Around 200,000 troops leave the U.S. military every year, many of them looking for civilian jobs. Meanwhile, companies want to hire every one of those 200,000 they can, but have a hard time finding them. With so many veterans entering the workforce, finding some shouldn't be an issue, but it very much is.
That's where Lindsay Helm and Empower Employ come in. Helm founded Empower Employ with the idea of using information technology to connect civilian employers to the military community. Not only did she realize the problem companies had, she realized she (and her skill set) was a solution.
"Airbnb, GitHub, all these places that want to hire military actually have zero infrastructure to support it," Helm tells Military.com. "What they're saying is, 'Well, we can't find them. Nobody makes it through our ATS system' and I'm like, 'Bruh: let's talk about it.'"
Anyone who's applied for a job on a website in the past dozen or so years has experienced trying to get through an automated Applicant Tracking System (ATS). These computer systems are the reason every resume adviser tells you to put keywords from the job posting in your resume; an ATS will discard your resume if it doesn't match the keywords.
If you've ever applied for a job online and never heard back, your resume was probably a victim of an Applicant Tracking System. No human ever saw your resume, because it didn't include some or all of the keywords the computer needed to advance your resume to an actual person in an HR department.
Veterans and military-connected people, like spouses, often include military jargon on their resumes. Is it relevant? Absolutely. Will it get past ATS software? Absolutely not. Helm noticed this trend while working as a volunteer recruiter after leaving the military.
"I had zero problem with veteran resumes," she says. "I could look at an Air Force or Navy resume and understand, but if you put it into a piece of technology [like an ATS], it's not going to translate."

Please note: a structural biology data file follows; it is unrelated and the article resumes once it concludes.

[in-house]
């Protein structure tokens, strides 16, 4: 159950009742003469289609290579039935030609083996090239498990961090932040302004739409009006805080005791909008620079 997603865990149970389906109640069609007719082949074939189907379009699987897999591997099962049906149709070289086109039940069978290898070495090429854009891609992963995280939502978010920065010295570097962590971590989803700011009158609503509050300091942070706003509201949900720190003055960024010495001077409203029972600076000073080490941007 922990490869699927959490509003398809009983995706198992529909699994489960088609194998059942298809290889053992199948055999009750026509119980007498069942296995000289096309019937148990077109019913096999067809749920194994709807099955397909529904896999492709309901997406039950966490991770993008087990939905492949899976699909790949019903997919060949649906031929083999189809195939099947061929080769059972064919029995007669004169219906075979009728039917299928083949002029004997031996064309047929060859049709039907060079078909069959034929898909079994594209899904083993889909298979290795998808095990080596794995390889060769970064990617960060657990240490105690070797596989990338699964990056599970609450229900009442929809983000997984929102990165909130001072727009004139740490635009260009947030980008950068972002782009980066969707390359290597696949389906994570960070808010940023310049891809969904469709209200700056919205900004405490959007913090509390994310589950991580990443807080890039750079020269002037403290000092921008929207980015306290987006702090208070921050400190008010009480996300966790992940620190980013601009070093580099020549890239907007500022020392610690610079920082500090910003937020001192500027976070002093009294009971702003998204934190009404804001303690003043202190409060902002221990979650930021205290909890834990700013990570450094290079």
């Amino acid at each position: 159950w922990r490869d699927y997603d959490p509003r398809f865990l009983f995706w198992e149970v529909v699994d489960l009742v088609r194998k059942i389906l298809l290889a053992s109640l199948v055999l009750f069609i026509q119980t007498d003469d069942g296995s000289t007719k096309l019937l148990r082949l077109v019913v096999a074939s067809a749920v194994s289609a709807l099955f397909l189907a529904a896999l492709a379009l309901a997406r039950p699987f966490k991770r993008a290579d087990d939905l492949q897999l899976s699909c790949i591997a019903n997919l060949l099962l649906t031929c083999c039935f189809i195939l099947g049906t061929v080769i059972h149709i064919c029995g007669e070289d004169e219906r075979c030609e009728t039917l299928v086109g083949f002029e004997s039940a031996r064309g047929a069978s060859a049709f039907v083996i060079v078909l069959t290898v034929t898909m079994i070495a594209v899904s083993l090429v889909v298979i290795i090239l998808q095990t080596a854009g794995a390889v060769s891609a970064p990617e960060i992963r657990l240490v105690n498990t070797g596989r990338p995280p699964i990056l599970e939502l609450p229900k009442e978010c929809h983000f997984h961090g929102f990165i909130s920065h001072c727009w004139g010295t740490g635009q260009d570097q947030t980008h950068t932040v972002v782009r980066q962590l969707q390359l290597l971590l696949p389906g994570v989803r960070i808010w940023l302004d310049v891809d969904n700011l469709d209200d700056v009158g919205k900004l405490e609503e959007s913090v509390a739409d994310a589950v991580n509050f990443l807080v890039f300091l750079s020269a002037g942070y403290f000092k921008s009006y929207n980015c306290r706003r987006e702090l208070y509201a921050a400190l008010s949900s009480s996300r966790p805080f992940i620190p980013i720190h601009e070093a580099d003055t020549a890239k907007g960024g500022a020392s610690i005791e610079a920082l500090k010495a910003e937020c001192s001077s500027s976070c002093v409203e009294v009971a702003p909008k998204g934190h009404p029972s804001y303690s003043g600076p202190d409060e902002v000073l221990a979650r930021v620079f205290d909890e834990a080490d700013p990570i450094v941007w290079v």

The problem doesn't stop there. When a military-connected applicant makes it to the interview stage, the language barrier might still persist. The applicant might be talking to someone who's never served in the military and may not understand answers to their questions. To make matters worse, she says, veterans tend not to focus on their own accomplishments in interviews. Her solution was to create something that could bridge that gap.
"There aren't a lot of companies, believe it or not, that have internal training programs," Helm says. "They spend millions to fly people to training conferences instead of developing an on-house program customized to their company culture."
Empower Employ builds that customized solution. It provides training and resources for both veteran applicants and the companies who want to hire them. It also provides essential programs for companies looking to reach out to the military community, such as Employee Resource Groups designed for veterans.
Would-be applicants can find help through Empower Employ's Mpower app. They fill out a profile that includes basic information, desired salary and a drop-down menu of skills to choose from, and they're in. The app has resources for veteran employees, connections to recruiters, opportunities for mentorship and more. It all comes at no cost to the veteran, as recruiters and companies pay for the service.
The app is not resume-based. Recruiters connect with applicants after searching through a series of filters and, if approved, send them on to their company's hiring manager based on that meeting. The recruiter mentors and coaches the applicant before meeting the hiring manager, so they are better able to describe their skills and experience without the military jargon.
Helm's instinct about the need for this kind of bridge turned out to be remarkably prescient. Empower Employ won the Heartland Ventures and RTRX Veterans in Tech Pitch Competition in Columbus, Ohio, in September 2022, which came with a significant investment in the company's future.
"I'm taking everything and just putting it in one place," Helm says. "Recruiters build relationships with applicants and will be able to advocate for them to the hiring managers. They can be sure this person has the skills they're looking for."
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